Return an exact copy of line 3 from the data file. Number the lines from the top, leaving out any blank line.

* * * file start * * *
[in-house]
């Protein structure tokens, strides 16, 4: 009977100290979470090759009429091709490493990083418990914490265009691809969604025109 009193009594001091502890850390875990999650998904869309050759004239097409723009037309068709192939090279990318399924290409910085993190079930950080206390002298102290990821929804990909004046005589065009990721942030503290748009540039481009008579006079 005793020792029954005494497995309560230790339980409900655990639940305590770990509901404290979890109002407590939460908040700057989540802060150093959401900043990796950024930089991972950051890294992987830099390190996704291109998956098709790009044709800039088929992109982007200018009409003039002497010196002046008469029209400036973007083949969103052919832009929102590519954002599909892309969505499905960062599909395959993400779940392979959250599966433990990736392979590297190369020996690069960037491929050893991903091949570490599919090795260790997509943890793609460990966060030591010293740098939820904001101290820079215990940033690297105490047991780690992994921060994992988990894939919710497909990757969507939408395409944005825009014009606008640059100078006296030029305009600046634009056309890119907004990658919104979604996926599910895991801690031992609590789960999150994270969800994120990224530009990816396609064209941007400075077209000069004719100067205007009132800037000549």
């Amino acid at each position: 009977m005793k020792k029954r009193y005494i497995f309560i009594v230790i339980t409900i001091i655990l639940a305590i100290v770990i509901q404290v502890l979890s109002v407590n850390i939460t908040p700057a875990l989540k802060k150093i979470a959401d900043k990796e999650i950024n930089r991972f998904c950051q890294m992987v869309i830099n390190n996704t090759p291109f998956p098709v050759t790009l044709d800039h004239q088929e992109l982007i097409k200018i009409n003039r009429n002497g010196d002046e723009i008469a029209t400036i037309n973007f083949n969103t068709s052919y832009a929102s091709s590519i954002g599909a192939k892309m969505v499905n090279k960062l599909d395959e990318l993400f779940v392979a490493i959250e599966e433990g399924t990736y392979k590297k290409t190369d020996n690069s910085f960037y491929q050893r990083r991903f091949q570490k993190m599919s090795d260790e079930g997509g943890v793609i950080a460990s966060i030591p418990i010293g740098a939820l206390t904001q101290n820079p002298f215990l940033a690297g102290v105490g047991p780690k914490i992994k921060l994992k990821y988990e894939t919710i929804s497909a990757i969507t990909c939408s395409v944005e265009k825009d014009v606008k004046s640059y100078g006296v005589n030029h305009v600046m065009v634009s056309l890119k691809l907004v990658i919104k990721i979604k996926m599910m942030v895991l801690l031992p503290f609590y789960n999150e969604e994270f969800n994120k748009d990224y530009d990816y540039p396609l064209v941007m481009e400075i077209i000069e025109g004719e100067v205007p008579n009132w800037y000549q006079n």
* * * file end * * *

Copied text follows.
């Amino acid at each position: 009977m005793k020792k029954r009193y005494i497995f309560i009594v230790i339980t409900i001091i655990l639940a305590i100290v770990i509901q404290v502890l979890s109002v407590n850390i939460t908040p700057a875990l989540k802060k150093i979470a959401d900043k990796e999650i950024n930089r991972f998904c950051q890294m992987v869309i830099n390190n996704t090759p291109f998956p098709v050759t790009l044709d800039h004239q088929e992109l982007i097409k200018i009409n003039r009429n002497g010196d002046e723009i008469a029209t400036i037309n973007f083949n969103t068709s052919y832009a929102s091709s590519i954002g599909a192939k892309m969505v499905n090279k960062l599909d395959e990318l993400f779940v392979a490493i959250e599966e433990g399924t990736y392979k590297k290409t190369d020996n690069s910085f960037y491929q050893r990083r991903f091949q570490k993190m599919s090795d260790e079930g997509g943890v793609i950080a460990s966060i030591p418990i010293g740098a939820l206390t904001q101290n820079p002298f215990l940033a690297g102290v105490g047991p780690k914490i992994k921060l994992k990821y988990e894939t919710i929804s497909a990757i969507t990909c939408s395409v944005e265009k825009d014009v606008k004046s640059y100078g006296v005589n030029h305009v600046m065009v634009s056309l890119k691809l907004v990658i919104k990721i979604k996926m599910m942030v895991l801690l031992p503290f609590y789960n999150e969604e994270f969800n994120k748009d990224y530009d990816y540039p396609l064209v941007m481009e400075i077209i000069e025109g004719e100067v205007p008579n009132w800037y000549q006079n």